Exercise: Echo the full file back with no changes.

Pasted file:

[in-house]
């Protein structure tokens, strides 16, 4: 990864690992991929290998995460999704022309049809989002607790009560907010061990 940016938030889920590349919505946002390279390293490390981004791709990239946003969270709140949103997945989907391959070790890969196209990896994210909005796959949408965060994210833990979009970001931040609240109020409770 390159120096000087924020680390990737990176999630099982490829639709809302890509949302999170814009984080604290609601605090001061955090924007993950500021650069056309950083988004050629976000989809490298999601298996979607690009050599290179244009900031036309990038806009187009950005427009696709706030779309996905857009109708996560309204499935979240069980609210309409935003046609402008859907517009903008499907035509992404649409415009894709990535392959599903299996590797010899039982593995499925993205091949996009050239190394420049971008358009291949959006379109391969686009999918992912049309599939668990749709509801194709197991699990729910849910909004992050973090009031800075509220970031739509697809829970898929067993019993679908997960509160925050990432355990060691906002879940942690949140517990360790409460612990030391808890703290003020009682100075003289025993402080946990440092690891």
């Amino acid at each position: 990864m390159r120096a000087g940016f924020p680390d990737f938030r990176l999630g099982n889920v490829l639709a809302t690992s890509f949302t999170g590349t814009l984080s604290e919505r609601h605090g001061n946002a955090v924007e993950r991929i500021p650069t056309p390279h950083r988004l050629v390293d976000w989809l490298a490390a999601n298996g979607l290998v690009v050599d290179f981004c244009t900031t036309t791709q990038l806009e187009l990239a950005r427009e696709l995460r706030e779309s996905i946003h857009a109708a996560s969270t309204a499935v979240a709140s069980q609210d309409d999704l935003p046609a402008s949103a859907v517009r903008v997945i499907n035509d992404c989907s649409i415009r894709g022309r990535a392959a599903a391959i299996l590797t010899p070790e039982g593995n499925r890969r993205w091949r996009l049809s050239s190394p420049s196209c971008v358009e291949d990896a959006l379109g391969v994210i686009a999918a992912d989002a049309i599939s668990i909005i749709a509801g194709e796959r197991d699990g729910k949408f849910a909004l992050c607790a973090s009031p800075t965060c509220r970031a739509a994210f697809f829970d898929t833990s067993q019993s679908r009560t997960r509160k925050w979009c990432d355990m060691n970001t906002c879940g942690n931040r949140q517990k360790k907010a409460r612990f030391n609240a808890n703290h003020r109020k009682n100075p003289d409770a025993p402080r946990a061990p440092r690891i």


[in-house]
């Protein structure tokens, strides 16, 4: 990864690992991929290998995460999704022309049809989002607790009560907010061990 940016938030889920590349919505946002390279390293490390981004791709990239946003969270709140949103997945989907391959070790890969196209990896994210909005796959949408965060994210833990979009970001931040609240109020409770 390159120096000087924020680390990737990176999630099982490829639709809302890509949302999170814009984080604290609601605090001061955090924007993950500021650069056309950083988004050629976000989809490298999601298996979607690009050599290179244009900031036309990038806009187009950005427009696709706030779309996905857009109708996560309204499935979240069980609210309409935003046609402008859907517009903008499907035509992404649409415009894709990535392959599903299996590797010899039982593995499925993205091949996009050239190394420049971008358009291949959006379109391969686009999918992912049309599939668990749709509801194709197991699990729910849910909004992050973090009031800075509220970031739509697809829970898929067993019993679908997960509160925050990432355990060691906002879940942690949140517990360790409460612990030391808890703290003020009682100075003289025993402080946990440092690891």
């Amino acid at each position: 990864m390159r120096a000087g940016f924020p680390d990737f938030r990176l999630g099982n889920v490829l639709a809302t690992s890509f949302t999170g590349t814009l984080s604290e919505r609601h605090g001061n946002a955090v924007e993950r991929i500021p650069t056309p390279h950083r988004l050629v390293d976000w989809l490298a490390a999601n298996g979607l290998v690009v050599d290179f981004c244009t900031t036309t791709q990038l806009e187009l990239a950005r427009e696709l995460r706030e779309s996905i946003h857009a109708a996560s969270t309204a499935v979240a709140s069980q609210d309409d999704l935003p046609a402008s949103a859907v517009r903008v997945i499907n035509d992404c989907s649409i415009r894709g022309r990535a392959a599903a391959i299996l590797t010899p070790e039982g593995n499925r890969r993205w091949r996009l049809s050239s190394p420049s196209c971008v358009e291949d990896a959006l379109g391969v994210i686009a999918a992912d989002a049309i599939s668990i909005i749709a509801g194709e796959r197991d699990g729910k949408f849910a909004l992050c607790a973090s009031p800075t965060c509220r970031a739509a994210f697809f829970d898929t833990s067993q019993s679908r009560t997960r509160k925050w979009c990432d355990m060691n970001t906002c879940g942690n931040r949140q517990k360790k907010a409460r612990f030391n609240a808890n703290h003020r109020k009682n100075p003289d409770a025993p402080r946990a061990p440092r690891i």